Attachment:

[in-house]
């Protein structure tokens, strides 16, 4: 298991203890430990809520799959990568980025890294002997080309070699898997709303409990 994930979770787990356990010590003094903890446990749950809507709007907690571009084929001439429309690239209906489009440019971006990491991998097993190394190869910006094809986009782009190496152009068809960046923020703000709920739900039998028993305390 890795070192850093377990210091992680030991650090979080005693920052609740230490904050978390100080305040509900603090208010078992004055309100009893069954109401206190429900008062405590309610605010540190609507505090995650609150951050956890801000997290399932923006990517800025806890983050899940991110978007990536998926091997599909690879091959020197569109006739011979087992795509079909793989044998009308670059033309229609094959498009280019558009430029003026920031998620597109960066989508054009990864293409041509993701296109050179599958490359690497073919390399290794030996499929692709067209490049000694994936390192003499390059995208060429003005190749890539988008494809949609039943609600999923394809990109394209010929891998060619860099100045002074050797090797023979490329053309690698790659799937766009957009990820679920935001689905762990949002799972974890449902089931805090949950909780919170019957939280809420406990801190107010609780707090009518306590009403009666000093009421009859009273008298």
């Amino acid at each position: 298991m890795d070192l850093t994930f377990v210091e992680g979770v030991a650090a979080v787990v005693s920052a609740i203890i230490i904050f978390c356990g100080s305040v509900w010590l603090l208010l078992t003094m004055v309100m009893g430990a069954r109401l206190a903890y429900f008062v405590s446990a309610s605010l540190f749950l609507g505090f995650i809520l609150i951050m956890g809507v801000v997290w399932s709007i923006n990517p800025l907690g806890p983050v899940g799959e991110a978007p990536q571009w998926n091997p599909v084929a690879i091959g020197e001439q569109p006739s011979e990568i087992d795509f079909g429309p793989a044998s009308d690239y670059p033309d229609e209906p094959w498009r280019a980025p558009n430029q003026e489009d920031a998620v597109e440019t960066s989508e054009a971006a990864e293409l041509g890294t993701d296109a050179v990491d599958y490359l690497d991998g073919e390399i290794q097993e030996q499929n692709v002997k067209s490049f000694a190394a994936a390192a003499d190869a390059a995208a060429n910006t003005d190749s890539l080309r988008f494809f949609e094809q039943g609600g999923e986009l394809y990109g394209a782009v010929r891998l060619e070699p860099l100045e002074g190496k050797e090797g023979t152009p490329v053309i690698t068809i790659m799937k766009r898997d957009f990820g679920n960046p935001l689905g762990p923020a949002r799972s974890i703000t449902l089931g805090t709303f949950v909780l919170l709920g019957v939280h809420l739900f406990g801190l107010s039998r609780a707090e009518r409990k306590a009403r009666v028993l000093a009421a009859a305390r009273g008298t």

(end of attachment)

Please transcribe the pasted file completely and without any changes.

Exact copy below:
[in-house]
């Protein structure tokens, strides 16, 4: 298991203890430990809520799959990568980025890294002997080309070699898997709303409990 994930979770787990356990010590003094903890446990749950809507709007907690571009084929001439429309690239209906489009440019971006990491991998097993190394190869910006094809986009782009190496152009068809960046923020703000709920739900039998028993305390 890795070192850093377990210091992680030991650090979080005693920052609740230490904050978390100080305040509900603090208010078992004055309100009893069954109401206190429900008062405590309610605010540190609507505090995650609150951050956890801000997290399932923006990517800025806890983050899940991110978007990536998926091997599909690879091959020197569109006739011979087992795509079909793989044998009308670059033309229609094959498009280019558009430029003026920031998620597109960066989508054009990864293409041509993701296109050179599958490359690497073919390399290794030996499929692709067209490049000694994936390192003499390059995208060429003005190749890539988008494809949609039943609600999923394809990109394209010929891998060619860099100045002074050797090797023979490329053309690698790659799937766009957009990820679920935001689905762990949002799972974890449902089931805090949950909780919170019957939280809420406990801190107010609780707090009518306590009403009666000093009421009859009273008298």
């Amino acid at each position: 298991m890795d070192l850093t994930f377990v210091e992680g979770v030991a650090a979080v787990v005693s920052a609740i203890i230490i904050f978390c356990g100080s305040v509900w010590l603090l208010l078992t003094m004055v309100m009893g430990a069954r109401l206190a903890y429900f008062v405590s446990a309610s605010l540190f749950l609507g505090f995650i809520l609150i951050m956890g809507v801000v997290w399932s709007i923006n990517p800025l907690g806890p983050v899940g799959e991110a978007p990536q571009w998926n091997p599909v084929a690879i091959g020197e001439q569109p006739s011979e990568i087992d795509f079909g429309p793989a044998s009308d690239y670059p033309d229609e209906p094959w498009r280019a980025p558009n430029q003026e489009d920031a998620v597109e440019t960066s989508e054009a971006a990864e293409l041509g890294t993701d296109a050179v990491d599958y490359l690497d991998g073919e390399i290794q097993e030996q499929n692709v002997k067209s490049f000694a190394a994936a390192a003499d190869a390059a995208a060429n910006t003005d190749s890539l080309r988008f494809f949609e094809q039943g609600g999923e986009l394809y990109g394209a782009v010929r891998l060619e070699p860099l100045e002074g190496k050797e090797g023979t152009p490329v053309i690698t068809i790659m799937k766009r898997d957009f990820g679920n960046p935001l689905g762990p923020a949002r799972s974890i703000t449902l089931g805090t709303f949950v909780l919170l709920g019957v939280h809420l739900f406990g801190l107010s039998r609780a707090e009518r409990k306590a009403r009666v028993l000093a009421a009859a305390r009273g008298t």